Spreading the Word on Drones
Emma Irving, 28.11.2012
This article provides basic information on the use of drones, or unmanned ariel vehicles.
Drones (or unmanned Ariel Vehicles), are a growing danger to humanity. The US government has called drones ‘precise’ and ‘high quality’ yet anywhere from 18-45% of those killed are civilians, with just 2% killed considered ‘high level’ targets. With this large amount of murdered civilians, hostility and anger towards the United States will inevitably increase. If only one innocent is killed we should abandon this program. Pakistanis are afraid to meet in large groups, life is filled with stress and anxiety. People are suffering from PTSD and suicide rates are rising.
We can now have wars with no US casualties, meaning little US public outcry against war. Our use of drones breaks our own laws and international laws as well. We are assassinating people without any evidence, without any judge or jury, and with no trial of any kind. We rely on pictures on computer screens hundreds of miles away to determine if the person or persons are guilty or suspicious. There have been reports of the same person being killed in different drone strikes. Is it possible we’ve killed the same man more than once? There is little doubt that would be impossible, just as there is little evidence we kill the men we intend to and little factual basis for our justification in killing people without a trial.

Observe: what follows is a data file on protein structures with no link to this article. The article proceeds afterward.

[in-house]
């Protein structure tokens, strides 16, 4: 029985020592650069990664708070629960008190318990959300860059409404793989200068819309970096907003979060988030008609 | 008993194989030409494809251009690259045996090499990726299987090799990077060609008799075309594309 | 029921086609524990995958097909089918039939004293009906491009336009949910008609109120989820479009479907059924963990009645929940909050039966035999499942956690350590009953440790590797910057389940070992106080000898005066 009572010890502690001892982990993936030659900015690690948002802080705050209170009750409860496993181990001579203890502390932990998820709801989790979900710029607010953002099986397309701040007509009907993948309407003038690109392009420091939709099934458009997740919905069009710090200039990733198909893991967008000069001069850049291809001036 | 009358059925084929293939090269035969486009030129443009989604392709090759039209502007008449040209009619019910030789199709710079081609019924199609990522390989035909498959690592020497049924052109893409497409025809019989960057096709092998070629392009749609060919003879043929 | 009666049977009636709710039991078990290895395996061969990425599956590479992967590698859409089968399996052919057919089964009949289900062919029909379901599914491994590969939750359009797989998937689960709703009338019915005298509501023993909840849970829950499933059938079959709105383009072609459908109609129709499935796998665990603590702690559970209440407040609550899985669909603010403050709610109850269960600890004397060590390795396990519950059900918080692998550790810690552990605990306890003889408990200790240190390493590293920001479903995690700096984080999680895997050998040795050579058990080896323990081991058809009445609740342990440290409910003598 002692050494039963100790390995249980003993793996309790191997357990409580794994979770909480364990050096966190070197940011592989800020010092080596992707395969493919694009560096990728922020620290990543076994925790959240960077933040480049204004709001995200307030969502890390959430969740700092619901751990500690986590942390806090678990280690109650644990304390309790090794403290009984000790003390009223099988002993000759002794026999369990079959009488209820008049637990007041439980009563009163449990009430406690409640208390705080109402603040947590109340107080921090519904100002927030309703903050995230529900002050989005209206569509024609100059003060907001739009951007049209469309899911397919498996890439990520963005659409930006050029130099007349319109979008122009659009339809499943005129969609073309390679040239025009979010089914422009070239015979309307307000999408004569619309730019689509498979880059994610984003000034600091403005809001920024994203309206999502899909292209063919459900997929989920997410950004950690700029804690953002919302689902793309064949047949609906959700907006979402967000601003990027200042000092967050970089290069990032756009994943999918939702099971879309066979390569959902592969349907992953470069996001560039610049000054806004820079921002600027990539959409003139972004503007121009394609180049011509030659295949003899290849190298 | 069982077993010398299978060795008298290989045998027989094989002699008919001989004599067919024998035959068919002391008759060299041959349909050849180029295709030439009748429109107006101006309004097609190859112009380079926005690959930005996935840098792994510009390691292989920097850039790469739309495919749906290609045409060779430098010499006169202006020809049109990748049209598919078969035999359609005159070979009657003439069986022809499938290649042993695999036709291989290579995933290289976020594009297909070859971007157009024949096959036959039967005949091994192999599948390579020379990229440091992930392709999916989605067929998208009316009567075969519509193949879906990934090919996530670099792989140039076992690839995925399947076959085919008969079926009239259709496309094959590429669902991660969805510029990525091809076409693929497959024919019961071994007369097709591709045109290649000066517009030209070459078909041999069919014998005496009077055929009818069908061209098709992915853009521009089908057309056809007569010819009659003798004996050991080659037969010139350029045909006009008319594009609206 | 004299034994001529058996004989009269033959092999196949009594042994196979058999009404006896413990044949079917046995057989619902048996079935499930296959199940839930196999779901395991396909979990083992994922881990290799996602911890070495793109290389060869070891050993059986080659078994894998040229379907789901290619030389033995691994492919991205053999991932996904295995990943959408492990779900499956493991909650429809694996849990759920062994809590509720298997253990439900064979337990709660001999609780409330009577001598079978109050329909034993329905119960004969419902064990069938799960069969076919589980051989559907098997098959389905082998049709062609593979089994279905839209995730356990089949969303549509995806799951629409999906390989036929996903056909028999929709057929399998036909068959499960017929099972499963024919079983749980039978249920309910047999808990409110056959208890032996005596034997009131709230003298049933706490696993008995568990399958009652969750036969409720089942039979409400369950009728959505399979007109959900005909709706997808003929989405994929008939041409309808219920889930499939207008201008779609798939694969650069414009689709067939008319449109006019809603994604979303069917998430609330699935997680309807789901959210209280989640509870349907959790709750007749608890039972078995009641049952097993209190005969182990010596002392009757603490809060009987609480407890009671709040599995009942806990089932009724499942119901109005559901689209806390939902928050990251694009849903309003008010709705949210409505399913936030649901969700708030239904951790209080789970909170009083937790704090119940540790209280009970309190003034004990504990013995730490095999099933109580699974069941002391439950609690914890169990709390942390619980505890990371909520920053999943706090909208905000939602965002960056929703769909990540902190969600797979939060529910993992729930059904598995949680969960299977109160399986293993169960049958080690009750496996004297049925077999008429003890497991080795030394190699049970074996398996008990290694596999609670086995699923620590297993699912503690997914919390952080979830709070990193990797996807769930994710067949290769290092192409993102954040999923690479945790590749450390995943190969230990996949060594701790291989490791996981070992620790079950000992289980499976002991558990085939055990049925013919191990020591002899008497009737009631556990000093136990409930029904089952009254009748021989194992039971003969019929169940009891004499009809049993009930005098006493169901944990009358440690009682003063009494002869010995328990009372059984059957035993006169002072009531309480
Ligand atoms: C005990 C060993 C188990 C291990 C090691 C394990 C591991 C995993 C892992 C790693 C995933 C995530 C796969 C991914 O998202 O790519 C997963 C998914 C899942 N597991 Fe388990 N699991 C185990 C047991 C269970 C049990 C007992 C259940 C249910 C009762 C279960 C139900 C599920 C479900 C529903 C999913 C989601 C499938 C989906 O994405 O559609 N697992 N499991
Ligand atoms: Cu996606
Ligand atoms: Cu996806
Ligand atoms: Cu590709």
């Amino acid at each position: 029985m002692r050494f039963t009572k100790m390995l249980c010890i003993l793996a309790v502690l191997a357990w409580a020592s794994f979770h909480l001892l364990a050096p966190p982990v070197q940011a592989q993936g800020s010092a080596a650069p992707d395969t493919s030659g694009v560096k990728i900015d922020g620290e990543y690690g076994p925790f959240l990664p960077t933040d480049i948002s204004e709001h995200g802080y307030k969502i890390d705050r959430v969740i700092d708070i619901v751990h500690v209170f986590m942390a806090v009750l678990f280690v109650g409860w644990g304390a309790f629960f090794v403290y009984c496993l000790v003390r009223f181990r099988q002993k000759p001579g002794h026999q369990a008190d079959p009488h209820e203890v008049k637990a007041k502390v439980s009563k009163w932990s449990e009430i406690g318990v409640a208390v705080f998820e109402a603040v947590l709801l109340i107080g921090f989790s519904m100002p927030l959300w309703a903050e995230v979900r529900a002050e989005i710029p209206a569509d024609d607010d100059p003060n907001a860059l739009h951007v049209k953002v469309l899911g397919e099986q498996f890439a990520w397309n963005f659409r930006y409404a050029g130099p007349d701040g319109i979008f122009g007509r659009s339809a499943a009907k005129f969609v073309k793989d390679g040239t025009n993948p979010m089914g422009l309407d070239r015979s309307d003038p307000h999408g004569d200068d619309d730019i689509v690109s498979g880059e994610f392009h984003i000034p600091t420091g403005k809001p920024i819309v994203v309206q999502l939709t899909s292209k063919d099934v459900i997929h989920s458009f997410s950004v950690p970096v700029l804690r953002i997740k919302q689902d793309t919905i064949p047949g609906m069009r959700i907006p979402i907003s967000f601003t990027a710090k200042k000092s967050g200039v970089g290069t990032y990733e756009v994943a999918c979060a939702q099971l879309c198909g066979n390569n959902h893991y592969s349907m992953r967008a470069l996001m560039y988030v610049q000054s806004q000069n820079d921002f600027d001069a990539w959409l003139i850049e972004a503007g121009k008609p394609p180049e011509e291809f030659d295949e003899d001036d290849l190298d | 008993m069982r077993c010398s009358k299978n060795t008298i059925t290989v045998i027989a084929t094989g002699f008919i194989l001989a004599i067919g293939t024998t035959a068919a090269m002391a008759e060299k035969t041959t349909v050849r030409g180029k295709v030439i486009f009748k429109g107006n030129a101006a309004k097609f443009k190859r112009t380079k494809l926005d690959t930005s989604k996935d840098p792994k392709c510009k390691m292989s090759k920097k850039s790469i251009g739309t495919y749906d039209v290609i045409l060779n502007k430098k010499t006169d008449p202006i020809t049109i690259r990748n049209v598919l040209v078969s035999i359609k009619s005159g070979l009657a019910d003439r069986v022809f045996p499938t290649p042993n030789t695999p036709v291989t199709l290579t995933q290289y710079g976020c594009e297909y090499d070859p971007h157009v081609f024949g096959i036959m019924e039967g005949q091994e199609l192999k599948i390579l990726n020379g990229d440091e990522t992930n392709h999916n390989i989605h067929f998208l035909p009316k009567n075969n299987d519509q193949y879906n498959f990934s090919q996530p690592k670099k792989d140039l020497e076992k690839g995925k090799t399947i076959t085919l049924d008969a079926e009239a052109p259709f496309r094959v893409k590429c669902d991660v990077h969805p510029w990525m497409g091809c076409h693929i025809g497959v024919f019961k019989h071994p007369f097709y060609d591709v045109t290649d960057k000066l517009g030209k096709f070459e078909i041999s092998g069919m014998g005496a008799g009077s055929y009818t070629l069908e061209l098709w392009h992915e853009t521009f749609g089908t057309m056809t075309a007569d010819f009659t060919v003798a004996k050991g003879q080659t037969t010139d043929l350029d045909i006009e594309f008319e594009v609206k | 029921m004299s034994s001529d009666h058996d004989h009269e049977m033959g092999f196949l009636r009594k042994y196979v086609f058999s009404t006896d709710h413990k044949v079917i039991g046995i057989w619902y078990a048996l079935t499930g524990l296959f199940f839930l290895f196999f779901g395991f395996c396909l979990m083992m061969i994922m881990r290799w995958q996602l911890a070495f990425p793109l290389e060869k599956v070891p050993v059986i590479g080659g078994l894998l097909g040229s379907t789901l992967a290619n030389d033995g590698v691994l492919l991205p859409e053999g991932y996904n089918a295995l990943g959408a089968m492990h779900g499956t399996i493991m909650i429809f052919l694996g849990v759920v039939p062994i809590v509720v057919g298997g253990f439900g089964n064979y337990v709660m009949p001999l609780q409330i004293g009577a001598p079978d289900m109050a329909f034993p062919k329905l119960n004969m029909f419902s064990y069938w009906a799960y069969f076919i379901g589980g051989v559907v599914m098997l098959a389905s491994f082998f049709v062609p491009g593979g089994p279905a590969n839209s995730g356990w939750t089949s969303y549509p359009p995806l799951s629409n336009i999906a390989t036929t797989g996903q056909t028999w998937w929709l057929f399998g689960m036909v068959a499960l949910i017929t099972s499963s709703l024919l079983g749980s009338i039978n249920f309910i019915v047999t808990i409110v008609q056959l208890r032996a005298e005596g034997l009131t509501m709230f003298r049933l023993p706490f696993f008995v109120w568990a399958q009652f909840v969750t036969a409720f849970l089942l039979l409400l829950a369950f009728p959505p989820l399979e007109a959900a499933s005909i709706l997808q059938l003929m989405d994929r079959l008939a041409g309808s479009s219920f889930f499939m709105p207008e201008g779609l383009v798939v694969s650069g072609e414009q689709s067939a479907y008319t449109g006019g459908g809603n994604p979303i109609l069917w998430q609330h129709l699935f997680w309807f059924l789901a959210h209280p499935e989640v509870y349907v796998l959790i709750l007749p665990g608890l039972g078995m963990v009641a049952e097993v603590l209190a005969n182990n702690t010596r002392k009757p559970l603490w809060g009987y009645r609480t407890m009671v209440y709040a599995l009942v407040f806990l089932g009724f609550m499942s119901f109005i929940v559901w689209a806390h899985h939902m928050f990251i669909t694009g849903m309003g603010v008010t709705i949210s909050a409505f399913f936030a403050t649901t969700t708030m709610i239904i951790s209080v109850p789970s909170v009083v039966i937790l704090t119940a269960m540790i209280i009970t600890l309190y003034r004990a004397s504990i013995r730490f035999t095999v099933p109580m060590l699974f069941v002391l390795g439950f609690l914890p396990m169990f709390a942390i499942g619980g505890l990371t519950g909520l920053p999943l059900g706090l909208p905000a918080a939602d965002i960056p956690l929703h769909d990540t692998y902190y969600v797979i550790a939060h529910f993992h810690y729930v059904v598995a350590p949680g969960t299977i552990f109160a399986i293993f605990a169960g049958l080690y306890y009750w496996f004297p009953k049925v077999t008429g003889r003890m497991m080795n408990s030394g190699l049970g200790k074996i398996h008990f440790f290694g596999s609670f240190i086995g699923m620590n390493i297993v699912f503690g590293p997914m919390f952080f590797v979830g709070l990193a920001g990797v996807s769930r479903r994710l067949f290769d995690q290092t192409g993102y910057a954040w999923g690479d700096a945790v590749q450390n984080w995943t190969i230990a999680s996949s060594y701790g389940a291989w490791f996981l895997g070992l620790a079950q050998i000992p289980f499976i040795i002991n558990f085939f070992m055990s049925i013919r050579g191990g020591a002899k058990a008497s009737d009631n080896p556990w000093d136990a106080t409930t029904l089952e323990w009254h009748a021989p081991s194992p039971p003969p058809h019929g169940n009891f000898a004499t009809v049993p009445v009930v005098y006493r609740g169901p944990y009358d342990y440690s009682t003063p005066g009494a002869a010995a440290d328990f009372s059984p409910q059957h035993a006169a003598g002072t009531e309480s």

Despite the evidence against the so called ‘high quality’ and ‘precision’ of these strikes, we now train more drone operators than real pilots. But we need to stop killing innocent people and terrorizing them with drones. They should be abolished to protect the lives of innocents in other countries and the lives of US citizens that our government puts in danger with it’s reckless use of drones.
Bio: Emma Irving is a Sociology student at Sonoma State University and is involved with the Sociology Club and the campus subsidiary of Democracy Matters. Currently she is doing sociological investigative research in the Investigative Sociology class and studying social movements in the Sociology of Social Movements and Collective Behavior class, both taught by Professor Peter Phillips.